Anthony and his wife Joni Founded Five Stones Research Corporation in 2006. Five Stones Research Corporation provides Engineering, Information Management and Logistic Services to the Department of Defense and other Federal Agencies. 5SRC is headquarted in Huntsville, AL and currently has over 90 employees.
Mark Crosswhite (BA History ’84), President and CEO of Alabama Power Company, has been elected Chairman of the Economic Development Partnership of Alabama’s Board of Directors. Read the full article at http://southerncompany.mediaroom.com/index.php?s=43&item=3147
Huntsville, Ala. (February, 2014) —The University of Alabama in Huntsville (UAH) College of Nursing’s Lori Lioce, simulation coordinator and clinical assistant professor of nursing (DNP, FNP-BC, CHSE, FAANP), has been selected to serve on the national Code of Ethics for Nurses Revision Panel: Steering Committee of the American Nurses Association.
The Steering committee is charged with a comprehensive process of review, analysis, revision, providing initial substantive critique and suggested modifications, creating open review process, and developing final recommendations. The Code of Ethics for Nurses was developed as a guide for carrying out nursing responsibilities in a manner consistent with quality in nursing care and the ethical obligations of the profession. The ethical standard established by the Code of Ethics is nonnegotiable. This means that the Code supports the nurse in a steadfast way across various settings and in a variety of nursing roles. This Code of Ethics is for all nurses it: reiterates the fundamental values and commitments of the nurse (provisions 1–3); identifies the boundaries of duty and loyalty (provisions 4–6); and describes the duties of the nurse that extend beyond individual patient encounters (provisions 7–9). The achievement of a true global awareness about the human condition and the needs for health care is one of the most important moral challenges of the 21st century and this Code beckons nurses toward such an awareness. This definitive code provides the guiding principles for professional nurses both nationally and internationally.
Lioce’s clinical experience includes family nurse practitioner primary and emergency care, and healthcare simulation education. Internationally she is one of 255 who holds a professional certification as a certified healthcare simulation educator (CHSE). Additionally she is a board certified family nurse practitioner (American Nurses Credentialing Center), advanced cardiac life support provider, and trauma nurse. Lioce received her BSN, MSN, and post-masters certificate as a family nurse practitioner from UAH. Additionally, she earned a Doctor of Nursing Practice (DNP) from Samford University Ida V. Moffet School of Nursing, and a certificate in simulation education from BryanLGH College of Health Science (Lincoln, Neb).
She currently serves as Vice-President of Operations for the International Nursing Association for Clinical Simulation & Learning. Lioce was recently selected for induction as a Fellow of the American Academy of Nurse Practitioners. The purpose of the AANP Fellows Program is to impact national and global health by engaging recognized nurse practitioner leaders who make outstanding contributions to clinical practice, research, education or policy. Lioce recently co-authored the international Standards of Best Practice: Simulation (2013) contributing to the advancement of the science of simulation education. Lioce’s special achievements and honors include selection as the 2013 Honoree for Health and Human Services and the 2013 Honoree for Education for the annual Madison County Women Honoring Women by the Women’s Economic Development Council (WEDC); the 2012 Living Legacy Award from Samford University Ida V. Moffett School of Nursing; multiple Commendations from the Alabama House of Representatives for Service; and the American Academy of Nurse Practitioners Alabama State Nurse Practitioner Advocacy Excellence Award.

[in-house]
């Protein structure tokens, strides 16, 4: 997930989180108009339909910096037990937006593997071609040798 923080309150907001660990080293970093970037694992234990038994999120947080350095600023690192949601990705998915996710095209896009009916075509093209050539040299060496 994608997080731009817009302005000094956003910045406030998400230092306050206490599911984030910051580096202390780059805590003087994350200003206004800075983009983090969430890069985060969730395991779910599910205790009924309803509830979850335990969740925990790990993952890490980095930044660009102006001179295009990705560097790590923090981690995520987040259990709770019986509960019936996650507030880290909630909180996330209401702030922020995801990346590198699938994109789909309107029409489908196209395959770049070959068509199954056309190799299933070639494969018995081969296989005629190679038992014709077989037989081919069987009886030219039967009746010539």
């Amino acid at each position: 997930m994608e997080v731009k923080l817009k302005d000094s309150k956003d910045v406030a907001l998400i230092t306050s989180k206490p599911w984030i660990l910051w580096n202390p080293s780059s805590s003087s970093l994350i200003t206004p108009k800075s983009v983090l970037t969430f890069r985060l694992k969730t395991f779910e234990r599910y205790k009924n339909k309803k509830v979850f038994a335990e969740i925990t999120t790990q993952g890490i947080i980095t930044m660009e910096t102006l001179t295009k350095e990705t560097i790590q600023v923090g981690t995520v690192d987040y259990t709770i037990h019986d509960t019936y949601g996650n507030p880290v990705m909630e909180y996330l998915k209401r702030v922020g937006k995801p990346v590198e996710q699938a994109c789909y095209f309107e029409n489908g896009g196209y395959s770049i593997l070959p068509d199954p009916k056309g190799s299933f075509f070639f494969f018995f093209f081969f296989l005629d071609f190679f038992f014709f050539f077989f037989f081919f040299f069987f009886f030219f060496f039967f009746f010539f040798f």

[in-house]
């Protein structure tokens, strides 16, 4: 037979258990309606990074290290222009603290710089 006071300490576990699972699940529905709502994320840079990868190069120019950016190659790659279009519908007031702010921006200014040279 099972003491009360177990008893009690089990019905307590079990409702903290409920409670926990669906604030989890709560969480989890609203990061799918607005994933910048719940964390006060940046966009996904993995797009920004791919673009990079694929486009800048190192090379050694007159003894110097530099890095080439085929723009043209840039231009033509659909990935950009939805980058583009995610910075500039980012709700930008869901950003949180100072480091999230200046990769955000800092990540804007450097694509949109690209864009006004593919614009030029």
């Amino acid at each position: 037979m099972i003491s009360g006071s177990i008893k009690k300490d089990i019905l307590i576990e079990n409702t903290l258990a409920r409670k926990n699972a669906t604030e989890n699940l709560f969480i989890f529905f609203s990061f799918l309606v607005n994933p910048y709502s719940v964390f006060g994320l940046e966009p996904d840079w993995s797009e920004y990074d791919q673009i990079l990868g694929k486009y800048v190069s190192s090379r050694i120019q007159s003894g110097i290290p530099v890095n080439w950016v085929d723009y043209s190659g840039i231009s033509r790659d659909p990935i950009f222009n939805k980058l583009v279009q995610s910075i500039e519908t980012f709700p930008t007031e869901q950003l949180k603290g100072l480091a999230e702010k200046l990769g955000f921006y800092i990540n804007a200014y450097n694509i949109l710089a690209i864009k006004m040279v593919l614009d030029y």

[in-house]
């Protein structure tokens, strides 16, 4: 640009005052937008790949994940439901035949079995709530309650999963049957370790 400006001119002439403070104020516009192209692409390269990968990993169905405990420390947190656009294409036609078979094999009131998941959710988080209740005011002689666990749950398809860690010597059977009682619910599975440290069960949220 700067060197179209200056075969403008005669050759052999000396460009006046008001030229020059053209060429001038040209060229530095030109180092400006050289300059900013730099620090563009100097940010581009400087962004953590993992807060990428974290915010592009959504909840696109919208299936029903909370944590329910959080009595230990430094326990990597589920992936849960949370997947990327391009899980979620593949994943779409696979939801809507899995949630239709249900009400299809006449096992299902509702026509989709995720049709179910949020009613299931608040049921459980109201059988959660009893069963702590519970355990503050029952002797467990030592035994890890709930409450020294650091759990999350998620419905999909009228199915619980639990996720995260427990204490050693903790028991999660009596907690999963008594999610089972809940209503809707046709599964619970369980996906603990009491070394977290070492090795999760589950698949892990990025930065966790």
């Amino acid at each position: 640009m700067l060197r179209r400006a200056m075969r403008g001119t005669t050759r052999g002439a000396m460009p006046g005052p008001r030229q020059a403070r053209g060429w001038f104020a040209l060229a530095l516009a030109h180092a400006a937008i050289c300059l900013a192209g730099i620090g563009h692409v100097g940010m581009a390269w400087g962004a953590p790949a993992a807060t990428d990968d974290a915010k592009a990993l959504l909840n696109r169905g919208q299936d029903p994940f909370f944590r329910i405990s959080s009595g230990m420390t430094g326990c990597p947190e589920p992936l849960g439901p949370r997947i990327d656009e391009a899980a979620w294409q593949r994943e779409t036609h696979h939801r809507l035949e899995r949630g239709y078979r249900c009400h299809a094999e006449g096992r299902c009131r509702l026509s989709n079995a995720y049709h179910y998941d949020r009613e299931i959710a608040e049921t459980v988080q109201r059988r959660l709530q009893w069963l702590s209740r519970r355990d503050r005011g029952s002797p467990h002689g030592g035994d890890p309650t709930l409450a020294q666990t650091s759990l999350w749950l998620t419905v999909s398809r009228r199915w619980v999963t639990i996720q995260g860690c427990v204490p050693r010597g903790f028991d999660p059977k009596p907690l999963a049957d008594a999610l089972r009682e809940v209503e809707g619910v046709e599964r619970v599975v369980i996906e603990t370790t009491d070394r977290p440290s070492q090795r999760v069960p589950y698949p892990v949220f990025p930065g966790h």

BA, Mathematics/Operations Research, 1971
Rise Real Estate
This is my UAH story…
I began my college experience by enrolling in the University of Alabama in Tuscaloosa in 1962. Two years later I enrolled in the University of Alabama Extension Center and my student number was in the 1400s. I was working full time at Boeing on the Saturn V program in the computer simulation lab in the old HIC Building and went to UAH part time until I graduated in 1971. I was President of the UAH Alumni Assn. 1976-1977. Also, served on the Search Committee for the Chancellor of the University of Alabama System, Search Committee to hire the first Director of Continuing Education and was on the committee to set up the Werner Von Braun Academic Chair.
My professional career spans computers, medical/surgical, Real Estate and representing a U.S. Congressman. In the middle 70s, he was vice president of CyberSystems, a computer manufacturing and engineering company, leading to early data acquisition and control systems used by the government and private industry. The career path then led to sales and product development of state-of-the-art endoscopic surgical instruments used by surgeons throughout the world and was awarded two U.S. Patents for medical devices used in surgery. For 18 years, I pursued a successful career in real estate sales and management, and I am now the Managing Broker for one of the largest Real Estate companies in north Alabama. I became a Certified Real Estate Instructor and a Certified Distance Education Instructor (CDEI) while developing many courses of Continuing Education for agents in Alabama and a board member of AREEA (Alabama Real Estate Educators Assn.) In 2010, I served as the Field Representative for the US Congressman representing the 5th Congressional District of Alabama.